Prior to the invention of John Wayne, humankind was unclear as to how to punch properly. In fact, many punches were actually thrown with the feet and called "kicks".
John Wayne introduced several key concepts to the world of punching: Telegraphy, The Windup, and the One-Hit Knockout. These techniques have been heavily documented through John Wayne's cinematic efforts.
Without these innovations, many barroom brawls and punch-fights would carry on indefinitely. Victory would only occur when one or more parties collapsed from exhaustion or succumbed to the twin sisters of scurvy and starvation.
The keys to throwing a punch are outlined below and when followed to the letter, will ensure glory in battle.
Telegraphing a punch is important. Before the discovery of the telegraph in olden times, people had to write each other letters of intent prior to punches being thrown. This was ineffective and often led fighters to fall back on other means of conflict resolution like matched dueling pistols or mediation through an ombudsman.
The telegraph changed the worlds of communication and fighting at the speed of information.
Now, in the presence of a metaphor for something sent quickly, punch-recipients suddenly had precious few seconds to prepare for a punch. A telegraphed punch arrived relatively quickly. This stood in stark contrast to the time when this information was carried via horseback and, unless the courier delivered the punch personally, gave the victim several days to properly ready themselves.
With telegrams becoming increasingly rare these days, telegraphing a punch is actually an abstract concept and does not involve a telegraph operator. It does involve an elaborate cocking back of the fist, leaning back and getting a mean look on your face. Telegraphing your intent (to punch) strikes fear into the heart(s) of your opponent(s) and in many cases, obviates the need for conflict by making them flee in terror.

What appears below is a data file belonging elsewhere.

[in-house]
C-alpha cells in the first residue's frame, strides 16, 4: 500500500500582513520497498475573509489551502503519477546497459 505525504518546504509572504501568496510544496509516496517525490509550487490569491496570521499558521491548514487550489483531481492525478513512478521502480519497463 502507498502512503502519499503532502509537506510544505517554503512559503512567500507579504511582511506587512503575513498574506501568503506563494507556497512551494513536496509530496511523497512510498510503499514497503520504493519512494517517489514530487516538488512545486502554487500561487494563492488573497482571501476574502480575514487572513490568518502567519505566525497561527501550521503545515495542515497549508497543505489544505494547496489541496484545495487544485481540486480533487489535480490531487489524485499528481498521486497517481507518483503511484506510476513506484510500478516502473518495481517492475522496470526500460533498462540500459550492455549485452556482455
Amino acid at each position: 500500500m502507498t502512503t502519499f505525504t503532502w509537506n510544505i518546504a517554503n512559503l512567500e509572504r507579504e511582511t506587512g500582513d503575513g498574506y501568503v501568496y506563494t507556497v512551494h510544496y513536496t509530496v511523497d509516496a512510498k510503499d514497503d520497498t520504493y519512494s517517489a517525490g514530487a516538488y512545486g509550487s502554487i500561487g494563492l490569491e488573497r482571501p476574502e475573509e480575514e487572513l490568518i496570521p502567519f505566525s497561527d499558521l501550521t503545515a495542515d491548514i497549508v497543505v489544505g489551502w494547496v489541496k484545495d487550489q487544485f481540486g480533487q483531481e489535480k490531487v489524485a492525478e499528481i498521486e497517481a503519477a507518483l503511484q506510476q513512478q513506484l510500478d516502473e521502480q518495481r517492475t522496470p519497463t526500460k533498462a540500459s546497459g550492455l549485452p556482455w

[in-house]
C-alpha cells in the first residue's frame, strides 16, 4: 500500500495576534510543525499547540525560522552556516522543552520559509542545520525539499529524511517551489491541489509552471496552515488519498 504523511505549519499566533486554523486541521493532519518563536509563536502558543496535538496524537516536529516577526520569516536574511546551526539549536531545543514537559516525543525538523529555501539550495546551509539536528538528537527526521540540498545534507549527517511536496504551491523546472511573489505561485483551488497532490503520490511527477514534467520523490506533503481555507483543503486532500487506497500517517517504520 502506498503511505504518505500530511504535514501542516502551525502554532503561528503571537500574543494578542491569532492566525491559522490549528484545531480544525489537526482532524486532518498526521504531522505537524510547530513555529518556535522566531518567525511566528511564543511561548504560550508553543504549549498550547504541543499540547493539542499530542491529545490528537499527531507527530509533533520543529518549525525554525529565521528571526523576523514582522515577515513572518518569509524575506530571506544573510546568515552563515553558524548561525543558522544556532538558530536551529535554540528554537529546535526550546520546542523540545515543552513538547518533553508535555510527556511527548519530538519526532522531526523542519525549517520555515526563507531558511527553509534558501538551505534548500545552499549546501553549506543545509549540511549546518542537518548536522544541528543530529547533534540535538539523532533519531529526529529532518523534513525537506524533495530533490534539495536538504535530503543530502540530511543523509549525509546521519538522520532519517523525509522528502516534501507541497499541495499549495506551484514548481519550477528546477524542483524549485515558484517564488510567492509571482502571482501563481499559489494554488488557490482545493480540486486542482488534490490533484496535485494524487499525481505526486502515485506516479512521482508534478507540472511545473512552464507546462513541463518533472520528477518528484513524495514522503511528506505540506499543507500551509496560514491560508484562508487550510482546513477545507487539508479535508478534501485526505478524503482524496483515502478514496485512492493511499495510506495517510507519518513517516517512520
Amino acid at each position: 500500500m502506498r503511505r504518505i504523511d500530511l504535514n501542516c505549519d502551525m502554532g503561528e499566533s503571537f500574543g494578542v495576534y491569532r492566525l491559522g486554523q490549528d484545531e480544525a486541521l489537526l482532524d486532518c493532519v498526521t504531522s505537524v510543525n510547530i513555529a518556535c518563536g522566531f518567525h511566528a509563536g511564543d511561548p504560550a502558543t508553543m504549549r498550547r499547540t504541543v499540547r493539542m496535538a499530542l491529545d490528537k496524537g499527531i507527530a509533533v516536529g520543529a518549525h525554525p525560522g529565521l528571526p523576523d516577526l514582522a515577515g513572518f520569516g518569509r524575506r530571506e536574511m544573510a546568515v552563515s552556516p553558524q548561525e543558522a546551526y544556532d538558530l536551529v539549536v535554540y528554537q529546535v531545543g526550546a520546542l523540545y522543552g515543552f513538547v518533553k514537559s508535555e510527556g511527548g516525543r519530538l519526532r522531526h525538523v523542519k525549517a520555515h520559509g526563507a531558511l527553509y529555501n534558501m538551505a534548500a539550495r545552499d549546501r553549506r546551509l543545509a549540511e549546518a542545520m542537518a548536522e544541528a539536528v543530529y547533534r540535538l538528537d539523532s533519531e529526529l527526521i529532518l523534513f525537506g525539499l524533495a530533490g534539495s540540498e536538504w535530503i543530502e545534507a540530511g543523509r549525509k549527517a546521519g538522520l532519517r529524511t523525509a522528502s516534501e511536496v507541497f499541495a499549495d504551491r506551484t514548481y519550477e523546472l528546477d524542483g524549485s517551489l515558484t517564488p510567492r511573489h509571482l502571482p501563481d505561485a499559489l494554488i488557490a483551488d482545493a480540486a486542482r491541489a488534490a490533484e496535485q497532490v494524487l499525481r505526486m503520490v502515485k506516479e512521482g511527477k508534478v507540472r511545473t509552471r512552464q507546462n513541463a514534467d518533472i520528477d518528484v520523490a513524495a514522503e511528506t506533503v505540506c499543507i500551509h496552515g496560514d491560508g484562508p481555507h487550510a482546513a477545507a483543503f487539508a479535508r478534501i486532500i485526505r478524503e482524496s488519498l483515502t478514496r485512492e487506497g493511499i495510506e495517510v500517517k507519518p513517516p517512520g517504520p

This is similar to "tipping your hand" in poker. By letting everyone else at the table know that you have very good cards, they will often hand their money to you in despair without attempting to gamble for it. In either case you've gained the upper hand. Your enemy knows just how badly you want to punch them and they have a rough idea of what hand will be delivering the punch. They'll imagine that getting hit with that fist they see over there will hurt and they'll imagine that it's probably headed for their face, which is undesirable. Wanting to avoid getting punched in the face will put an end to 80% of your potential brawls before they start.
Before being outlawed by the Geneva Convention, vast armies of punching robots were deployed as a last result in many of history's worst wars. Lacking reliable, portable sources of electricity it was determined that these robots be powered by energy stored in a wound-up spring. This technology would later find its way into smaller wind-up robots, proving that many of our greatest innovations have come from military technology.
In spite of military grade punching-robots being banned and launched into space via primitive rockets, the notion of "winding up" a punch persisted among human fighters and has proven to be invaluable. As the robo-punch derives its energy from the powerful steel coil contained within, so too does the human punch derive its power from an overly dramatic winding motion.
After having telegraphed a punch appropriately, the windup is the key to putting force behind your punch. The first step is to cock your fist as far back as it will go. Do not straighten your arm behind your head. That would describe the beginning of a windmill attack (suitable for engaging multiple enemies) and is beyond the scope of this article. Once cocked, you may add additional power to your punch by physically moving your fist around in a winding motion, clockwise. This circular winding motion helps slow down the pace of the fight and ensure that when you do finally punch your foe, you will be delivering the very punch they've been dreading since they received your telegram.